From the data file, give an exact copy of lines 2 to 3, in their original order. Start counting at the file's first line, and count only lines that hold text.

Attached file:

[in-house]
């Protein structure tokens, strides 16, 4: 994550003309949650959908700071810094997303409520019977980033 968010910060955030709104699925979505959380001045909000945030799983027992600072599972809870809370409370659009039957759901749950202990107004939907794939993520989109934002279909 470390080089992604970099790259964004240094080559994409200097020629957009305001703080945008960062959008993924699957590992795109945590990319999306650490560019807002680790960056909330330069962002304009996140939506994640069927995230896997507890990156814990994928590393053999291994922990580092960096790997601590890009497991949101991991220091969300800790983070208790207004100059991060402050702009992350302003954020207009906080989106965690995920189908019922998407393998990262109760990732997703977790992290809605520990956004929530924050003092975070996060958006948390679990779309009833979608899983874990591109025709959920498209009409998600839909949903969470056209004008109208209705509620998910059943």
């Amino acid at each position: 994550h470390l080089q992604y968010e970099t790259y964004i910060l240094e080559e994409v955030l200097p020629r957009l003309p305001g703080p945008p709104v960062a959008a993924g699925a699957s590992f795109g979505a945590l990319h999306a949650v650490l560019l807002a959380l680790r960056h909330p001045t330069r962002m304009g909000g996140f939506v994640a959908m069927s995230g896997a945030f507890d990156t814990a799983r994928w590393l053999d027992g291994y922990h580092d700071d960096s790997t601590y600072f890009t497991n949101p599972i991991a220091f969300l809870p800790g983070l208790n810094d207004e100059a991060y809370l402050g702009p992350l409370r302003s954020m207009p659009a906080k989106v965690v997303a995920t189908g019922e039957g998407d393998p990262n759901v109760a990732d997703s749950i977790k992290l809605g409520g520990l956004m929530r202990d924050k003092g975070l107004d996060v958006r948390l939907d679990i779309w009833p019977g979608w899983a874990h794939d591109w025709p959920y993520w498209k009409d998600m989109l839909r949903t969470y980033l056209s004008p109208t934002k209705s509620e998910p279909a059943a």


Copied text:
């Protein structure tokens, strides 16, 4: 994550003309949650959908700071810094997303409520019977980033 968010910060955030709104699925979505959380001045909000945030799983027992600072599972809870809370409370659009039957759901749950202990107004939907794939993520989109934002279909 470390080089992604970099790259964004240094080559994409200097020629957009305001703080945008960062959008993924699957590992795109945590990319999306650490560019807002680790960056909330330069962002304009996140939506994640069927995230896997507890990156814990994928590393053999291994922990580092960096790997601590890009497991949101991991220091969300800790983070208790207004100059991060402050702009992350302003954020207009906080989106965690995920189908019922998407393998990262109760990732997703977790992290809605520990956004929530924050003092975070996060958006948390679990779309009833979608899983874990591109025709959920498209009409998600839909949903969470056209004008109208209705509620998910059943």
């Amino acid at each position: 994550h470390l080089q992604y968010e970099t790259y964004i910060l240094e080559e994409v955030l200097p020629r957009l003309p305001g703080p945008p709104v960062a959008a993924g699925a699957s590992f795109g979505a945590l990319h999306a949650v650490l560019l807002a959380l680790r960056h909330p001045t330069r962002m304009g909000g996140f939506v994640a959908m069927s995230g896997a945030f507890d990156t814990a799983r994928w590393l053999d027992g291994y922990h580092d700071d960096s790997t601590y600072f890009t497991n949101p599972i991991a220091f969300l809870p800790g983070l208790n810094d207004e100059a991060y809370l402050g702009p992350l409370r302003s954020m207009p659009a906080k989106v965690v997303a995920t189908g019922e039957g998407d393998p990262n759901v109760a990732d997703s749950i977790k992290l809605g409520g520990l956004m929530r202990d924050k003092g975070l107004d996060v958006r948390l939907d679990i779309w009833p019977g979608w899983a874990h794939d591109w025709p959920y993520w498209k009409d998600m989109l839909r949903t969470y980033l056209s004008p109208t934002k209705s509620e998910p279909a059943a």